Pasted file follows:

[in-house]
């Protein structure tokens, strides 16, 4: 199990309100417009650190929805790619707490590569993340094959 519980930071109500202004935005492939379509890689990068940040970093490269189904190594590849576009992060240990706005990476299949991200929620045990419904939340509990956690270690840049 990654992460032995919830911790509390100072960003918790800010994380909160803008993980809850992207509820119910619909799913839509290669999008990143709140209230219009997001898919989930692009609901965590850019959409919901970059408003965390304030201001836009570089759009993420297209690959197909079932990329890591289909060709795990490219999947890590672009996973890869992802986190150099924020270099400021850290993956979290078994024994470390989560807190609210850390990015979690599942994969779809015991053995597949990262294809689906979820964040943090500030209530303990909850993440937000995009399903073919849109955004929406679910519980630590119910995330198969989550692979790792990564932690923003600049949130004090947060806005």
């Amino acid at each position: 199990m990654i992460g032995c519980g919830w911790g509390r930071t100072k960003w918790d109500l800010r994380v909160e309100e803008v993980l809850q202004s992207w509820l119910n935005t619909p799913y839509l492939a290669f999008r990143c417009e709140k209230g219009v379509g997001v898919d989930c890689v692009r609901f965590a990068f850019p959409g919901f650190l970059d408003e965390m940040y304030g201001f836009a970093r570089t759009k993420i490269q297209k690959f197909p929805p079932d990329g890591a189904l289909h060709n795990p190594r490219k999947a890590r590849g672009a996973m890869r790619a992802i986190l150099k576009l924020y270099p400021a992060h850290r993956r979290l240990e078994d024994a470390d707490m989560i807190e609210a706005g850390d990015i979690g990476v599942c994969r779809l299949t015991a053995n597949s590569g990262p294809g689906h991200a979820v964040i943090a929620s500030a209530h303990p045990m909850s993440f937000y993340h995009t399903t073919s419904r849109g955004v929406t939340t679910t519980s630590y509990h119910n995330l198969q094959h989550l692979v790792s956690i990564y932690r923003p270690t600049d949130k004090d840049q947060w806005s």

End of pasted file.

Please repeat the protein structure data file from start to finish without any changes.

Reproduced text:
[in-house]
């Protein structure tokens, strides 16, 4: 199990309100417009650190929805790619707490590569993340094959 519980930071109500202004935005492939379509890689990068940040970093490269189904190594590849576009992060240990706005990476299949991200929620045990419904939340509990956690270690840049 990654992460032995919830911790509390100072960003918790800010994380909160803008993980809850992207509820119910619909799913839509290669999008990143709140209230219009997001898919989930692009609901965590850019959409919901970059408003965390304030201001836009570089759009993420297209690959197909079932990329890591289909060709795990490219999947890590672009996973890869992802986190150099924020270099400021850290993956979290078994024994470390989560807190609210850390990015979690599942994969779809015991053995597949990262294809689906979820964040943090500030209530303990909850993440937000995009399903073919849109955004929406679910519980630590119910995330198969989550692979790792990564932690923003600049949130004090947060806005």
């Amino acid at each position: 199990m990654i992460g032995c519980g919830w911790g509390r930071t100072k960003w918790d109500l800010r994380v909160e309100e803008v993980l809850q202004s992207w509820l119910n935005t619909p799913y839509l492939a290669f999008r990143c417009e709140k209230g219009v379509g997001v898919d989930c890689v692009r609901f965590a990068f850019p959409g919901f650190l970059d408003e965390m940040y304030g201001f836009a970093r570089t759009k993420i490269q297209k690959f197909p929805p079932d990329g890591a189904l289909h060709n795990p190594r490219k999947a890590r590849g672009a996973m890869r790619a992802i986190l150099k576009l924020y270099p400021a992060h850290r993956r979290l240990e078994d024994a470390d707490m989560i807190e609210a706005g850390d990015i979690g990476v599942c994969r779809l299949t015991a053995n597949s590569g990262p294809g689906h991200a979820v964040i943090a929620s500030a209530h303990p045990m909850s993440f937000y993340h995009t399903t073919s419904r849109g955004v929406t939340t679910t519980s630590y509990h119910n995330l198969q094959h989550l692979v790792s956690i990564y932690r923003p270690t600049d949130k004090d840049q947060w806005s």